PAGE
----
Here's Looking At You, Natasha
After 40 years in the West, Makarova continues to shape and foster ballet’s classics.
La Bayadere with ABT in 1980. Photo by Dina Makaroff.
One of the greatest ballerinas of the 20th century, Natalia Makarova defected from the Soviet Union in 1970. Known for her passionate dancing and poignant sense of surrender, she could also be strong and sexy onstage. She danced with American Ballet Theatre from 1970 to 1988 and guested with The Royal Ballet and many other companies the world over. She performed leading roles in the classics, winning particular praise for her Odette/Odile and Giselle. She also performed ballets by Ashton, MacMillan, Béjart, and Petit, and Jerome Robbins created
Other Dances (1976) for her and Baryshnikov. In 1983 she branched out into musical theater and won a Tony for her role in On Your Toes.
When she staged the Shades scene of
La Bayadère on ABT in 1974, it was dubbed “Makarova’s miracle” by Arlene Croce of The New Yorker. In 1980 she set the full ballet on the company, thus expanding our knowledge of the great Petipa story ballets. Since then she has set it on 13 other companies.
In celebration of the 40th anniversary since her defection and the 30th anniversary of her Bayadère, we compiled a photo collage of “Natasha’s” ballet career, accompanied by Wendy Perron’s interview with her.
What is your most vivid memory of the day you defected?
My crying, crying just to make a decision. It was in the car. I was supposed to go to dinner with friends, and on the way, they suggested to me to stay in the West. They said I have to save my talent, and it will be the best thing if I use the opportunity now.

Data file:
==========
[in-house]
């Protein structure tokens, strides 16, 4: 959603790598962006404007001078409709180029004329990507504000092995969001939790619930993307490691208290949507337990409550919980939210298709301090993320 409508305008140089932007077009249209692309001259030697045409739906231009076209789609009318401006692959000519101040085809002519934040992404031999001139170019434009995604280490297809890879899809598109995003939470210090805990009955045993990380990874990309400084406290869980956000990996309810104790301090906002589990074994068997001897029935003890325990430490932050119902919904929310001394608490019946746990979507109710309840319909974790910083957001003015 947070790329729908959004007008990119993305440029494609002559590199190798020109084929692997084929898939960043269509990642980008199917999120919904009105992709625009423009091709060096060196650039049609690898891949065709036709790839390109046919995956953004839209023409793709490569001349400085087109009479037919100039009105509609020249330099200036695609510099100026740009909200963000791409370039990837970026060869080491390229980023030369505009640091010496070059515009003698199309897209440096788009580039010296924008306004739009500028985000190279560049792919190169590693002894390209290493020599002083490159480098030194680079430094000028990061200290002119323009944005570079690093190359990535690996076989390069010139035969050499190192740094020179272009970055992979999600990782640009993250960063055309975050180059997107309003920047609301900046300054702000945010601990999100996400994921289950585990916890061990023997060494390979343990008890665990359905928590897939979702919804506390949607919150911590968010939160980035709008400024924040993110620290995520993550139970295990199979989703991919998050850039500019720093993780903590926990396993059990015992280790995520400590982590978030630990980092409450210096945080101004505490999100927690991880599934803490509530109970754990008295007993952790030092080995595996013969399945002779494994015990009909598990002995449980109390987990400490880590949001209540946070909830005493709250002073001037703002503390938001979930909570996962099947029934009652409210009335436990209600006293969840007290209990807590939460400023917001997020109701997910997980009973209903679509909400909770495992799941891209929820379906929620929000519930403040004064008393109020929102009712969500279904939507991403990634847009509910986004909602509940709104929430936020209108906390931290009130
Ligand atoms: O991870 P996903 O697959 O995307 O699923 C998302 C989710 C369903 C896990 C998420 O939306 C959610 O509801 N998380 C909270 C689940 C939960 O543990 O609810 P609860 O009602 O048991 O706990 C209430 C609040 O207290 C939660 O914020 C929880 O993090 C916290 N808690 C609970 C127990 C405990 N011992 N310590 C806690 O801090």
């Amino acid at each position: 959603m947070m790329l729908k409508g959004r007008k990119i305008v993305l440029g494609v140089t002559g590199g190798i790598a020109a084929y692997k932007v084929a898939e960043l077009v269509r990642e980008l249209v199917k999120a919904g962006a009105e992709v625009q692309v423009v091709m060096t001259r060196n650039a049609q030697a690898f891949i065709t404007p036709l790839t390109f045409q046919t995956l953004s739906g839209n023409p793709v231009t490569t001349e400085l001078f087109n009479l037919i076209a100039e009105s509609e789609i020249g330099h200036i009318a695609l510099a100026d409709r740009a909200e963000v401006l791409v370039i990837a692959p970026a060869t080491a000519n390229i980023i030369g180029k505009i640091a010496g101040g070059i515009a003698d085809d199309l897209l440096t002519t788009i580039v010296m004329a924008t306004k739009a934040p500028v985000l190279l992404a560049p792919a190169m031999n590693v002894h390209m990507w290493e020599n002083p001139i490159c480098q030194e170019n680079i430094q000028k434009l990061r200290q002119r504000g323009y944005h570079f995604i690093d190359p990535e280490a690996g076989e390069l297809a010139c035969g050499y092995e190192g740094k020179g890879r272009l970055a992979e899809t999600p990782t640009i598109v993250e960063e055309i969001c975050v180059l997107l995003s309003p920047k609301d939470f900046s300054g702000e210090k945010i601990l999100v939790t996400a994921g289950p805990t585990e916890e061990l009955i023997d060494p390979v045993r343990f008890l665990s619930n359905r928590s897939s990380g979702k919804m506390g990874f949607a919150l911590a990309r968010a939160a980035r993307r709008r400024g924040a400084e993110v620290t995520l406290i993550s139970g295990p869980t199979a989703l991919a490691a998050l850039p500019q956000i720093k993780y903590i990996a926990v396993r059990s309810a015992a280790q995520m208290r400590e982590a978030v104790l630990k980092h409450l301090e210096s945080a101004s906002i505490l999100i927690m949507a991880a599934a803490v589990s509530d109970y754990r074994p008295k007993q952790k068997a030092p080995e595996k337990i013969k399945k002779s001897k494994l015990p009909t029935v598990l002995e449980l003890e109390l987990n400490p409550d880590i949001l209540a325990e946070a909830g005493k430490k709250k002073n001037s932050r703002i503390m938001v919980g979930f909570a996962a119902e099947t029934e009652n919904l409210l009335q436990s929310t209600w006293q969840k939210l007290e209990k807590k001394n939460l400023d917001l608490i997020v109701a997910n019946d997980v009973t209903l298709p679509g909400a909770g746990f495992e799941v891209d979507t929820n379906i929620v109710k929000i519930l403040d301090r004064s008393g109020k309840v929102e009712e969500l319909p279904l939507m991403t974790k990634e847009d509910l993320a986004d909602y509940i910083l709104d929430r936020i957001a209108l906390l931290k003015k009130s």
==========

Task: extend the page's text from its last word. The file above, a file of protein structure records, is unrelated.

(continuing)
So you did not decide until you were in London?
No, absolutely not. I wasn’t in good emotional state. I didn’t expect anything for the future because it looked like a swamp—everything every day the same. No place for experiment. I saw many things from the West that excited me. I was dreaming that I would love to work with all those choreographers. I had no plans at all, and then I cried. All my life was in front of my eyes. And it was the turning point.
Why did you choose
Bayadère? I have to pass my heritage. ABT was different schools, different ideas, different professionally, mentally and everything. So it was challenge for me. And Lucia Chase welcomed the idea; she helped me a lot.
Do you have a favorite scene in the ballet?
I really like my last act. When I’m looking I couldn’t figure out how I did it by myself [laughs]. Sometimes I surprise myself.
What do you emphasize for the dancers?
What I did, I put more spirituality in it. I try to inspire them, but I cannot teach that. I really like dancers to move passionately. The whole body has to be involved. It’s not just the legs, the arms. It is altogether in harmony.
Looking back on your career, what is your feeling?
I have like two lives. I am very lucky I have a heritage—my school, Vaganova School—because no school can prepare dancers like this school. And I have the other side of the universe: the Western dancing. Plus, when I finish my dancing I’m still working. So that is the other luck. I am grateful for that.
When you first came to the West, what was the most difficult thing to get used to?
The tempo. In Russia we used to have two, three performances a month, and we prepare very carefully for each one. The tempo, of life itself and of artistic life.
What did you do to get used to the faster tempo?
Discipline and total dedication.